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Becoming a Content Writer: The Basics


Some people may think that freelance writing is a difficult industry to break into but with an estimated 42 million blogs on the internet in 2012 in the US alone, you can see that the market is huge. 60% of all businesses and companies have blogs or websites and these need updating regularly with content in order to attract an online audience. Google rewards websites that update their content often with a higher ranking than those that remain static and plugging new content on social media is another way to grasp the attention of consumers whilst keeping the website interesting and relevant. But who writes this content? Many large corporations employ in-house SEO copywriters and content providers but as it is primarily an online role, the industry has opened itself up to freelancers who can work from home to provide fresh, valuable content to really boost the website and blogs. Here are some tips on breaking into freelance content writing as a freelancer.

Start a blog

Blogging is a great starting point for an aspiring freelance writer. It gives you the opportunity to hone your writing, attract readers and eventually can be referred back to as a portfolio to showcase your writing skills and style to potential clients. Although it is helpful to have a niche, the topic of your blog is entirely up to you with parenting, cookery, travel, fashion, lifestyle and pop culture being just a handful of the popular genres within the 'blogsphere'. If you can gain a large readership you may also be able to earn a little revenue through affiliates and advertizements as well as being offered freebies to review.

Market yourself

If you are expecting people to pay for your writing then you are offering a service so essentially you are a business. Treat yourself as one and market yourself accordingly. Social media accounts such as Twitter and Facebook are a good starting point as they instantly allow you to interact with other people in the field as well as potential clients. Aside from your blog it may be worthwhile to create a professional website – the two can be linked (many websites have blogs within them) but your website should be more focused on the service you provide and give details of prices, experience, samples, contact details and testimonials if you have them.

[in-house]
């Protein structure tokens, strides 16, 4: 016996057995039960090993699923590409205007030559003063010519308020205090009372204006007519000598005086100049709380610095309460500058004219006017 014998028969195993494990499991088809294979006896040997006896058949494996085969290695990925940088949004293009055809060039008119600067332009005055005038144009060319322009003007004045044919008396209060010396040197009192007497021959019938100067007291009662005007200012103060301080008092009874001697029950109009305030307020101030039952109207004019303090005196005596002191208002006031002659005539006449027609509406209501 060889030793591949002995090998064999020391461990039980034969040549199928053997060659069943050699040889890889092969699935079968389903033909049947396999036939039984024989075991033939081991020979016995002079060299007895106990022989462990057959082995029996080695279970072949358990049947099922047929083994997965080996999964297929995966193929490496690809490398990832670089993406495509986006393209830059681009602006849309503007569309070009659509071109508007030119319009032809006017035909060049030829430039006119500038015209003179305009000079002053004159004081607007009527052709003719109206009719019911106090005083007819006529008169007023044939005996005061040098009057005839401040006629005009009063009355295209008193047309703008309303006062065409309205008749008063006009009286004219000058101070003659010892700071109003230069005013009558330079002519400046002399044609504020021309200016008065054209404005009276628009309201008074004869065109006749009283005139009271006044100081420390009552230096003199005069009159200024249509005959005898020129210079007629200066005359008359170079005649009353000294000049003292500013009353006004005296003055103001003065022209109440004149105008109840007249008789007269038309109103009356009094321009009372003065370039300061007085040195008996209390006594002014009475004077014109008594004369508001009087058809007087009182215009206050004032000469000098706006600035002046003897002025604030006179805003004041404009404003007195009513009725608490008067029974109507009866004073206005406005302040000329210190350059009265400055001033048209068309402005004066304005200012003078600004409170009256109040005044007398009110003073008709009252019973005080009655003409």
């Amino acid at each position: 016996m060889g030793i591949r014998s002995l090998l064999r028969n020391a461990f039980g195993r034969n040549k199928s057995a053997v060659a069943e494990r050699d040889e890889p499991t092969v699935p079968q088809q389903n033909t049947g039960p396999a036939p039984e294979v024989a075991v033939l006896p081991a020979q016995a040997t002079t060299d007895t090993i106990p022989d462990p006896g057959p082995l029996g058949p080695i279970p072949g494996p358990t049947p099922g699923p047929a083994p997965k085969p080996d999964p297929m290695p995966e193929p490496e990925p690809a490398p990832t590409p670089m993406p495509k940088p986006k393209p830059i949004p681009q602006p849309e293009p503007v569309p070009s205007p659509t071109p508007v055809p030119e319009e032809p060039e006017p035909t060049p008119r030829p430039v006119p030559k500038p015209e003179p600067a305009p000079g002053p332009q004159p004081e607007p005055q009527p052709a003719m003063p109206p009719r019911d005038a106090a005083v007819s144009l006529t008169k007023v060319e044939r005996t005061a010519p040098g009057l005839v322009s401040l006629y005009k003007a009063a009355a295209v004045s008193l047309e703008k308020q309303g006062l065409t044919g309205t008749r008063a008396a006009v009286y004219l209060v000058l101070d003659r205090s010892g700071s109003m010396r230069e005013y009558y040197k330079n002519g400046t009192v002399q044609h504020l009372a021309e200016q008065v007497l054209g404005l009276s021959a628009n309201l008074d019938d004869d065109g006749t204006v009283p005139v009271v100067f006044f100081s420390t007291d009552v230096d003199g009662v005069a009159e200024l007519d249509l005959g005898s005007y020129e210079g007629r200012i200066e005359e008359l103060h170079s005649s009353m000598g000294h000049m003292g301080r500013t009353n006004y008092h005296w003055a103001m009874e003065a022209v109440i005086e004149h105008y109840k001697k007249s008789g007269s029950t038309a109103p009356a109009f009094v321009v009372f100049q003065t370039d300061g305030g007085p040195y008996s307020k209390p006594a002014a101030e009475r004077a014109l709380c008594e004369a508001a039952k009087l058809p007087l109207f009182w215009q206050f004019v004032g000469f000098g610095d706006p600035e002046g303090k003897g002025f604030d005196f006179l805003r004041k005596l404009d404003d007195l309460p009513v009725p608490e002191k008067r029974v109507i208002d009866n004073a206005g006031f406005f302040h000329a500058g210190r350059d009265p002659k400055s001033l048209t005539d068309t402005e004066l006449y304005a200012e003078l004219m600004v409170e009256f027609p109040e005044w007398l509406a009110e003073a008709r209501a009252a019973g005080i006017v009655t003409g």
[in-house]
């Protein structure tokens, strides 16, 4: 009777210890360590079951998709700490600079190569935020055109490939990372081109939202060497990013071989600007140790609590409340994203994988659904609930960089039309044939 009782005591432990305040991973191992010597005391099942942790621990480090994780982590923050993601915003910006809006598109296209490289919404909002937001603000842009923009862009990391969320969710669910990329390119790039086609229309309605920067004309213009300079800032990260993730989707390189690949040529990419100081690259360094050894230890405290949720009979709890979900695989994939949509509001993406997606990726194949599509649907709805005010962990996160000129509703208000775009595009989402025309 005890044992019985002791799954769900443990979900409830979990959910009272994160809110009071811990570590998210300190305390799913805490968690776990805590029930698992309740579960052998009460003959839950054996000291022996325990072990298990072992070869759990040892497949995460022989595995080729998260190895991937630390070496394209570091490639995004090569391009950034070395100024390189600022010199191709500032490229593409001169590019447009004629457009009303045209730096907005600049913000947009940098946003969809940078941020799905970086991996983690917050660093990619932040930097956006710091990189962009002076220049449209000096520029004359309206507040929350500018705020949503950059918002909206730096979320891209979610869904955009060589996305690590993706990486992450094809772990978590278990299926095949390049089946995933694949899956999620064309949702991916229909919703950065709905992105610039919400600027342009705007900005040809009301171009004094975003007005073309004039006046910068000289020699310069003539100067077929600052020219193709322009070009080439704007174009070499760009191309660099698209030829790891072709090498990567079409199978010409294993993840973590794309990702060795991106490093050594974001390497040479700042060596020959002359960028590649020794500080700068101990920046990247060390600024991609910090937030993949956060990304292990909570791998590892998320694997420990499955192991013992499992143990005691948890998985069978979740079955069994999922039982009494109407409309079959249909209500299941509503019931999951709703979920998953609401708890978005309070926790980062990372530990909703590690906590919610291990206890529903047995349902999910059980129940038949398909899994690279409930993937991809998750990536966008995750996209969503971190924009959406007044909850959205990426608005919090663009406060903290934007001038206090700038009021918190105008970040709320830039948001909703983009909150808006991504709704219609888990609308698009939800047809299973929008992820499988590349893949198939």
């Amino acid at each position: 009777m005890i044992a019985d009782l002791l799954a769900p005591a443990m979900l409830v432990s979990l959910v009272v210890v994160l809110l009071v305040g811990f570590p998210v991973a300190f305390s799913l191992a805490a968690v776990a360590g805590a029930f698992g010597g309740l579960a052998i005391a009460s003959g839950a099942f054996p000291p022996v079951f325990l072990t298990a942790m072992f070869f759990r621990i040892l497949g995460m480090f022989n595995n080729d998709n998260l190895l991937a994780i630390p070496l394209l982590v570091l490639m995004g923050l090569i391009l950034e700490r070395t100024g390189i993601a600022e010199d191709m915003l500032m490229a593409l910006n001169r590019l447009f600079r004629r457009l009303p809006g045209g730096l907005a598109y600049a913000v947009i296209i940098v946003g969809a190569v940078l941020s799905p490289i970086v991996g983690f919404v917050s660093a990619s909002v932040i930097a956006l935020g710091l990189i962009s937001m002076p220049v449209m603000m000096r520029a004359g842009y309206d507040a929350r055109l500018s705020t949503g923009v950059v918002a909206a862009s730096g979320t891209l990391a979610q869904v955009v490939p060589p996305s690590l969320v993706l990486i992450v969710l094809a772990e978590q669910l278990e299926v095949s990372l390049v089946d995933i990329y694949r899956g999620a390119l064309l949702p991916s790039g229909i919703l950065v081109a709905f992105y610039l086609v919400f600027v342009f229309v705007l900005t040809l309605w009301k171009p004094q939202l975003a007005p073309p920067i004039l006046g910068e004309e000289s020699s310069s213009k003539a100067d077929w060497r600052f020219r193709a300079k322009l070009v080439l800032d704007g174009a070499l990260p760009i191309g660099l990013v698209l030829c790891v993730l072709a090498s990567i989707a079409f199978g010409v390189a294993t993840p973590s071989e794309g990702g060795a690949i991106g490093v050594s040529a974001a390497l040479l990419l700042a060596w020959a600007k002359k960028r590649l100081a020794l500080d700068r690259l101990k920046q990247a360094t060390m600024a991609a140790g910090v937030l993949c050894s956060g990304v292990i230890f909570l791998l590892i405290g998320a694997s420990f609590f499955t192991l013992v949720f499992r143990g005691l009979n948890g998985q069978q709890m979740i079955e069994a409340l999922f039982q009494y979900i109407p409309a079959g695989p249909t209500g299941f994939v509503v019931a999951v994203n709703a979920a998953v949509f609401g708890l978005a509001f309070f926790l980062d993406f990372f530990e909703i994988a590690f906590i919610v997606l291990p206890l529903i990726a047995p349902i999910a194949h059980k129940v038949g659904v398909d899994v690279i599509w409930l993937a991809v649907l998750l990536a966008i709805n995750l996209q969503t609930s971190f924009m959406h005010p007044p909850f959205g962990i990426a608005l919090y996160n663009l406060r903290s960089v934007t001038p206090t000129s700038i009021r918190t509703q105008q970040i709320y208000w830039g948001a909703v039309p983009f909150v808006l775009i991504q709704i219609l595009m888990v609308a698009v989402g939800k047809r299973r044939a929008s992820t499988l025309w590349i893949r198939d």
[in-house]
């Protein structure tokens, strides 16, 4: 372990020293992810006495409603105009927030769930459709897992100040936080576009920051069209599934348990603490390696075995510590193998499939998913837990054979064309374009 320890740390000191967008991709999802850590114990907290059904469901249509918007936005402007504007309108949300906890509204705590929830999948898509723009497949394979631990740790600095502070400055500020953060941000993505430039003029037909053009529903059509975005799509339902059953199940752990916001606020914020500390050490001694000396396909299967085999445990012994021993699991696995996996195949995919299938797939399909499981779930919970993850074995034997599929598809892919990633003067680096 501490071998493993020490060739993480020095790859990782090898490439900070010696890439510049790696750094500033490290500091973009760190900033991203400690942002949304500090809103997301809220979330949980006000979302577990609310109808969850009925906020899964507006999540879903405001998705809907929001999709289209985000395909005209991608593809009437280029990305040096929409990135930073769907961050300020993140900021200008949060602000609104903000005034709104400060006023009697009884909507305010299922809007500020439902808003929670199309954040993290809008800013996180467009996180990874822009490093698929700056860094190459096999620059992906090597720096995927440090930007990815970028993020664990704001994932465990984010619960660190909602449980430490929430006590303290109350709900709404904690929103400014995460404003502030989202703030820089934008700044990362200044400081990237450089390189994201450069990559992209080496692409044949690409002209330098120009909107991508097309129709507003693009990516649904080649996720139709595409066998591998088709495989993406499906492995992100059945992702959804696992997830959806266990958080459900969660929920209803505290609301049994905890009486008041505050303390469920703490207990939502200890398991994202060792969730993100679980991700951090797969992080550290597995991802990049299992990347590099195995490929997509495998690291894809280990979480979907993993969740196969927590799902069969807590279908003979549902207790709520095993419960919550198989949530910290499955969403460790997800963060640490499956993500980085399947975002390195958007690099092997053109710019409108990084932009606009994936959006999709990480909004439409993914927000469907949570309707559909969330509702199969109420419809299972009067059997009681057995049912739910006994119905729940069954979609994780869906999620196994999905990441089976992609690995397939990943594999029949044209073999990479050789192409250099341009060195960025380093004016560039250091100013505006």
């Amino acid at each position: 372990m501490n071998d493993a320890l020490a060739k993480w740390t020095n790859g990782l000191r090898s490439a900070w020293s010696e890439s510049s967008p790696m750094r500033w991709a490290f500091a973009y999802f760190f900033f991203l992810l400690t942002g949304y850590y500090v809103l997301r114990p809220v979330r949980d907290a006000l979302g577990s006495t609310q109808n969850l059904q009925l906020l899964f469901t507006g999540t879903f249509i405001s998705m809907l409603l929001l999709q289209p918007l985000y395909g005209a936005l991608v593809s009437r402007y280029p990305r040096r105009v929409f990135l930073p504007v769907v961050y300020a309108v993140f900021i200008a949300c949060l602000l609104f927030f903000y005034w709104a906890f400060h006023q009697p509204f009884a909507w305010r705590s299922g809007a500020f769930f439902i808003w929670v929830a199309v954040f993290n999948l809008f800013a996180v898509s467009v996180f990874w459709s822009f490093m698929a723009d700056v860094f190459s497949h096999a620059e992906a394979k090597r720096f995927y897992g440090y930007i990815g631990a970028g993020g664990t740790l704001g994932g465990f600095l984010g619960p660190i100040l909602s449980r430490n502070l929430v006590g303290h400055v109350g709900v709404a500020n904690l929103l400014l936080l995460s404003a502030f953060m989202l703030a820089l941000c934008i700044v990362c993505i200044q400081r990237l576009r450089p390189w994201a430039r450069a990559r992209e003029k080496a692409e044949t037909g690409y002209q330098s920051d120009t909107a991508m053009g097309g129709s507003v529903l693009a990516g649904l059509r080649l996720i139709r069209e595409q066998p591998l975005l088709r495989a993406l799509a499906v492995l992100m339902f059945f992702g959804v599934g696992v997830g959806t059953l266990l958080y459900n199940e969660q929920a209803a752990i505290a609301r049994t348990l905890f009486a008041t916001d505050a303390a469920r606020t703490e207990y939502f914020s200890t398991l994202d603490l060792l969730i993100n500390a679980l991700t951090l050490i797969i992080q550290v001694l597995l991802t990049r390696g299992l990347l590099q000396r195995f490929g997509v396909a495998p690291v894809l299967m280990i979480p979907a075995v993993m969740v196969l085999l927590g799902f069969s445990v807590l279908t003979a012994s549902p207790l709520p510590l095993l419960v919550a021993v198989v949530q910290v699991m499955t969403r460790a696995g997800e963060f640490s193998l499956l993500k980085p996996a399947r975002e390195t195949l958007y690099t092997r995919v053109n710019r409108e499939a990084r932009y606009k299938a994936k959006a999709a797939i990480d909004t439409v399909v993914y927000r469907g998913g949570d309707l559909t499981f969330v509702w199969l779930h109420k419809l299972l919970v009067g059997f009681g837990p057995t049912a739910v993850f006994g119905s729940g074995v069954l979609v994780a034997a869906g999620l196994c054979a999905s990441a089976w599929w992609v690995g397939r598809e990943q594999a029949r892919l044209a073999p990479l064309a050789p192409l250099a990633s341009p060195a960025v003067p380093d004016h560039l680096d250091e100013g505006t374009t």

Get searching

In any career, work rarely comes looking for you so you will need to search for it. A quick Google search will link you up with hundreds of job boards with opportunities for freelance writers – some more reputable than others. They may include positions for SEO copywriting, article writing, newsletters, guest posting on blogs or even writing ebooks. Problogger has a good reputation for offering both experienced and first time freelancers opportunities in various fields. Other websites may ask you to register and pay a small monthly fee in order to be able to access their advertized positions. Broker sites encourage you to set up a profile and bid for projects in order to link their clients up with the best possible candidate for the job in hand. Or you could apply to work for a content providing agency such as who will search for opportunities on behalf of their writers. How you choose to search for job opportunities is up to you but there are plenty out there if you know where and how to look. When submitting your work always take note on whether the client is purchasing rights to your work. If they are then you are unlikely to be able to refer back to it as a sample in your portfolio.

Approach clients

Don't be afraid to approach potential clients. If you are browsing websites or blogs and notice that they haven't been updated with fresh content for a while then look up the contact details and drop them an email saying something alone the lines of 'I've noticed that your website content hasn't been updated in a while, I think I could help you out'. Ten link them up with your portfolio/website. The worst they can do is say no and I personally have gotten several jobs this way, one of which has become a regular client.

Do your research

As the old adage goes: quality over quantity. Don't get carried away with the amount of work there is on offer and apply for anything and everything – the content of your work will suffer and so will your reputation. Be open minded when it comes to projects – working outside of your comfort zone can be great but it is important to always do your research thoroughly. Clients can spot a bluffer from a mile away and if you are providing below par work then they are unlikely to use you again. Ultimately you should be aiming to get regular clients in order to build a financially stable career from writing and the best way to do this is to provide consistently high quality, well researched content.  

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